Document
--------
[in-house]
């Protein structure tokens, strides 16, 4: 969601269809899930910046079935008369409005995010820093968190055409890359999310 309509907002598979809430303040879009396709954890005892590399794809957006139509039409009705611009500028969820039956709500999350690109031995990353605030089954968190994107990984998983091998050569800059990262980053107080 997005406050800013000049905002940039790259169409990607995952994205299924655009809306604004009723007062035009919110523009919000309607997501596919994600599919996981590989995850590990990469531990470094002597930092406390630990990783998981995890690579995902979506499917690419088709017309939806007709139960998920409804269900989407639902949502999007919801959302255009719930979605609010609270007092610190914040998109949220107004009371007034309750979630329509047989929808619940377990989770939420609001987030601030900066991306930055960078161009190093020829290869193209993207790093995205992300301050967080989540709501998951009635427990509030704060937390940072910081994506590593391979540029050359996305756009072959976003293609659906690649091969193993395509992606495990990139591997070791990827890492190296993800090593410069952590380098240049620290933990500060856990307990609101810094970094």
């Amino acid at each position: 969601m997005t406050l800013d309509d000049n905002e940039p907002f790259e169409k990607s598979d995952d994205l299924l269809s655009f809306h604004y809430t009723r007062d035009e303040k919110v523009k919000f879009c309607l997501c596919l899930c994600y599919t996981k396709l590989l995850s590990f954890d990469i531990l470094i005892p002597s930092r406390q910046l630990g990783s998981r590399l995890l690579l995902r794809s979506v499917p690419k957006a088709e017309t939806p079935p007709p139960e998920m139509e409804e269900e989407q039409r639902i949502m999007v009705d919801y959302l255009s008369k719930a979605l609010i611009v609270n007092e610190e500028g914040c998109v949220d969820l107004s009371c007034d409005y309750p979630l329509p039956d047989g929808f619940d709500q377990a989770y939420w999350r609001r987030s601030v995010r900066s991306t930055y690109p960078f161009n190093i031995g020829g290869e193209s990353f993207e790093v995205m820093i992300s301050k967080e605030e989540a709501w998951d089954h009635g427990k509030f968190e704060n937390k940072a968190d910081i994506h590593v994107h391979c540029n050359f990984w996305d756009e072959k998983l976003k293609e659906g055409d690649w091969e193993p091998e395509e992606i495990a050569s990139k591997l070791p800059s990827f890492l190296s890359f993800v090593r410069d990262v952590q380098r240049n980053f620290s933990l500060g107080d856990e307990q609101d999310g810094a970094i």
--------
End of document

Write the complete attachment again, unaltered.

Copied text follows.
[in-house]
């Protein structure tokens, strides 16, 4: 969601269809899930910046079935008369409005995010820093968190055409890359999310 309509907002598979809430303040879009396709954890005892590399794809957006139509039409009705611009500028969820039956709500999350690109031995990353605030089954968190994107990984998983091998050569800059990262980053107080 997005406050800013000049905002940039790259169409990607995952994205299924655009809306604004009723007062035009919110523009919000309607997501596919994600599919996981590989995850590990990469531990470094002597930092406390630990990783998981995890690579995902979506499917690419088709017309939806007709139960998920409804269900989407639902949502999007919801959302255009719930979605609010609270007092610190914040998109949220107004009371007034309750979630329509047989929808619940377990989770939420609001987030601030900066991306930055960078161009190093020829290869193209993207790093995205992300301050967080989540709501998951009635427990509030704060937390940072910081994506590593391979540029050359996305756009072959976003293609659906690649091969193993395509992606495990990139591997070791990827890492190296993800090593410069952590380098240049620290933990500060856990307990609101810094970094």
């Amino acid at each position: 969601m997005t406050l800013d309509d000049n905002e940039p907002f790259e169409k990607s598979d995952d994205l299924l269809s655009f809306h604004y809430t009723r007062d035009e303040k919110v523009k919000f879009c309607l997501c596919l899930c994600y599919t996981k396709l590989l995850s590990f954890d990469i531990l470094i005892p002597s930092r406390q910046l630990g990783s998981r590399l995890l690579l995902r794809s979506v499917p690419k957006a088709e017309t939806p079935p007709p139960e998920m139509e409804e269900e989407q039409r639902i949502m999007v009705d919801y959302l255009s008369k719930a979605l609010i611009v609270n007092e610190e500028g914040c998109v949220d969820l107004s009371c007034d409005y309750p979630l329509p039956d047989g929808f619940d709500q377990a989770y939420w999350r609001r987030s601030v995010r900066s991306t930055y690109p960078f161009n190093i031995g020829g290869e193209s990353f993207e790093v995205m820093i992300s301050k967080e605030e989540a709501w998951d089954h009635g427990k509030f968190e704060n937390k940072a968190d910081i994506h590593v994107h391979c540029n050359f990984w996305d756009e072959k998983l976003k293609e659906g055409d690649w091969e193993p091998e395509e992606i495990a050569s990139k591997l070791p800059s990827f890492l190296s890359f993800v090593r410069d990262v952590q380098r240049n980053f620290s933990l500060g107080d856990e307990q609101d999310g810094a970094i």